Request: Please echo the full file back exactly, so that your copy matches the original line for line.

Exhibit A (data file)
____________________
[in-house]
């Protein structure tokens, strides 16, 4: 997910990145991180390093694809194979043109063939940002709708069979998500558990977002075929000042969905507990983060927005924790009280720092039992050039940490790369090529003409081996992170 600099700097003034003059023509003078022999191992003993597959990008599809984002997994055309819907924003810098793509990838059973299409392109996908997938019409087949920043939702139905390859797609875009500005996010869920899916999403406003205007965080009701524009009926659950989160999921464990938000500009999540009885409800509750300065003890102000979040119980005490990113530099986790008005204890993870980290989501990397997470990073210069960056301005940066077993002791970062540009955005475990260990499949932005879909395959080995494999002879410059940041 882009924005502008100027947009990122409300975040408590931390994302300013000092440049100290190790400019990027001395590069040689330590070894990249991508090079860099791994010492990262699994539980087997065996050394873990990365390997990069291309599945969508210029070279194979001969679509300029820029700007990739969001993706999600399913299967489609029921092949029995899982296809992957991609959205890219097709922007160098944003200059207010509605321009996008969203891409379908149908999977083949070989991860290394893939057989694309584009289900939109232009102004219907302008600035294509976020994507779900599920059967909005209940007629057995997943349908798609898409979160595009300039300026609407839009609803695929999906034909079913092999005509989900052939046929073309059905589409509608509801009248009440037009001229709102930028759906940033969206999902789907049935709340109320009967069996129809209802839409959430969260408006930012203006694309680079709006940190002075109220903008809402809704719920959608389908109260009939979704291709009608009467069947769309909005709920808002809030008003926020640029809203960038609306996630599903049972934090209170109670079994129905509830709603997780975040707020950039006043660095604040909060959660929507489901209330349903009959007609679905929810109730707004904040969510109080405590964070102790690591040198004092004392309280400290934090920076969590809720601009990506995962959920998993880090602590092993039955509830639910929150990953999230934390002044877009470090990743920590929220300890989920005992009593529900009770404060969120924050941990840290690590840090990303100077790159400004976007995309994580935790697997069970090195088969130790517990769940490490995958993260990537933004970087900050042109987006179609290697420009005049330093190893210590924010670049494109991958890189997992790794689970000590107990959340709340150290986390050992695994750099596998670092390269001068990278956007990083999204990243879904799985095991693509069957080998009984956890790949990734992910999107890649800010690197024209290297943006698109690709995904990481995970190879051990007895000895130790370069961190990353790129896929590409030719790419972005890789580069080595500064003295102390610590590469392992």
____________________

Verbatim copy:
[in-house]
């Protein structure tokens, strides 16, 4: 997910990145991180390093694809194979043109063939940002709708069979998500558990977002075929000042969905507990983060927005924790009280720092039992050039940490790369090529003409081996992170 600099700097003034003059023509003078022999191992003993597959990008599809984002997994055309819907924003810098793509990838059973299409392109996908997938019409087949920043939702139905390859797609875009500005996010869920899916999403406003205007965080009701524009009926659950989160999921464990938000500009999540009885409800509750300065003890102000979040119980005490990113530099986790008005204890993870980290989501990397997470990073210069960056301005940066077993002791970062540009955005475990260990499949932005879909395959080995494999002879410059940041 882009924005502008100027947009990122409300975040408590931390994302300013000092440049100290190790400019990027001395590069040689330590070894990249991508090079860099791994010492990262699994539980087997065996050394873990990365390997990069291309599945969508210029070279194979001969679509300029820029700007990739969001993706999600399913299967489609029921092949029995899982296809992957991609959205890219097709922007160098944003200059207010509605321009996008969203891409379908149908999977083949070989991860290394893939057989694309584009289900939109232009102004219907302008600035294509976020994507779900599920059967909005209940007629057995997943349908798609898409979160595009300039300026609407839009609803695929999906034909079913092999005509989900052939046929073309059905589409509608509801009248009440037009001229709102930028759906940033969206999902789907049935709340109320009967069996129809209802839409959430969260408006930012203006694309680079709006940190002075109220903008809402809704719920959608389908109260009939979704291709009608009467069947769309909005709920808002809030008003926020640029809203960038609306996630599903049972934090209170109670079994129905509830709603997780975040707020950039006043660095604040909060959660929507489901209330349903009959007609679905929810109730707004904040969510109080405590964070102790690591040198004092004392309280400290934090920076969590809720601009990506995962959920998993880090602590092993039955509830639910929150990953999230934390002044877009470090990743920590929220300890989920005992009593529900009770404060969120924050941990840290690590840090990303100077790159400004976007995309994580935790697997069970090195088969130790517990769940490490995958993260990537933004970087900050042109987006179609290697420009005049330093190893210590924010670049494109991958890189997992790794689970000590107990959340709340150290986390050992695994750099596998670092390269001068990278956007990083999204990243879904799985095991693509069957080998009984956890790949990734992910999107890649800010690197024209290297943006698109690709995904990481995970190879051990007895000895130790370069961190990353790129896929590409030719790419972005890789580069080595500064003295102390610590590469392992």